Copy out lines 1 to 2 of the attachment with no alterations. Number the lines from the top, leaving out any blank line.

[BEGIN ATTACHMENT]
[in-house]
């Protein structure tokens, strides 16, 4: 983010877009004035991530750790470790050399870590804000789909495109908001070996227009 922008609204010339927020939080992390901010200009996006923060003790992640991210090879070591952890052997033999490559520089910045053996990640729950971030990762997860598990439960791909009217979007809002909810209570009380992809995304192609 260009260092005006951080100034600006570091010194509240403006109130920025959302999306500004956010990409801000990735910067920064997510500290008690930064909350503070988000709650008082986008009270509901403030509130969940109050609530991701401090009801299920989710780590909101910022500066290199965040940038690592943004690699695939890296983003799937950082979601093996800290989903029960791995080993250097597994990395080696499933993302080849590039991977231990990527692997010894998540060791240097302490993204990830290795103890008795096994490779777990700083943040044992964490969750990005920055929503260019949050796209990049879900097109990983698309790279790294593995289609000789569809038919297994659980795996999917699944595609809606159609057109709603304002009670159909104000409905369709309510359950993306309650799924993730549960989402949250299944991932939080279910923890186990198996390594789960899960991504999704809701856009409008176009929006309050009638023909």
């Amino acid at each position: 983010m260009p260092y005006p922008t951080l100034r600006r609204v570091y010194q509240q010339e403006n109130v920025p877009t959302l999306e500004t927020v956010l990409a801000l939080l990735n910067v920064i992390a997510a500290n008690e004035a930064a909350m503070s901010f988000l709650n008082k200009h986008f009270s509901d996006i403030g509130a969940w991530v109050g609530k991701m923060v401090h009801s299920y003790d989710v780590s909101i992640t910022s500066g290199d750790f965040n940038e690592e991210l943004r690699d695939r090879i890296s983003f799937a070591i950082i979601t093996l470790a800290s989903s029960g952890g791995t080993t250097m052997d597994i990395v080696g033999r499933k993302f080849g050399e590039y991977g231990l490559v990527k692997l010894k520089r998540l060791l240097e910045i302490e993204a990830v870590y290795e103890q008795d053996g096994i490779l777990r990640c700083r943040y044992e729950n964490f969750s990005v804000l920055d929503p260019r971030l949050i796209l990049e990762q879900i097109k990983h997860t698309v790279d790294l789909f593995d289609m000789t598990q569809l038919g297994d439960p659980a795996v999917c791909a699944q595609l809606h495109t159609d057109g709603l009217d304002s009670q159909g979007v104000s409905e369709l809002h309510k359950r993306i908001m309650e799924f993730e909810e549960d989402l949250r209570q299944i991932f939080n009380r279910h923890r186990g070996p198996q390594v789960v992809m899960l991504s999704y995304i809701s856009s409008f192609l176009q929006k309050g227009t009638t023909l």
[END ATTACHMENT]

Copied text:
[in-house]
């Protein structure tokens, strides 16, 4: 983010877009004035991530750790470790050399870590804000789909495109908001070996227009 922008609204010339927020939080992390901010200009996006923060003790992640991210090879070591952890052997033999490559520089910045053996990640729950971030990762997860598990439960791909009217979007809002909810209570009380992809995304192609 260009260092005006951080100034600006570091010194509240403006109130920025959302999306500004956010990409801000990735910067920064997510500290008690930064909350503070988000709650008082986008009270509901403030509130969940109050609530991701401090009801299920989710780590909101910022500066290199965040940038690592943004690699695939890296983003799937950082979601093996800290989903029960791995080993250097597994990395080696499933993302080849590039991977231990990527692997010894998540060791240097302490993204990830290795103890008795096994490779777990700083943040044992964490969750990005920055929503260019949050796209990049879900097109990983698309790279790294593995289609000789569809038919297994659980795996999917699944595609809606159609057109709603304002009670159909104000409905369709309510359950993306309650799924993730549960989402949250299944991932939080279910923890186990198996390594789960899960991504999704809701856009409008176009929006309050009638023909």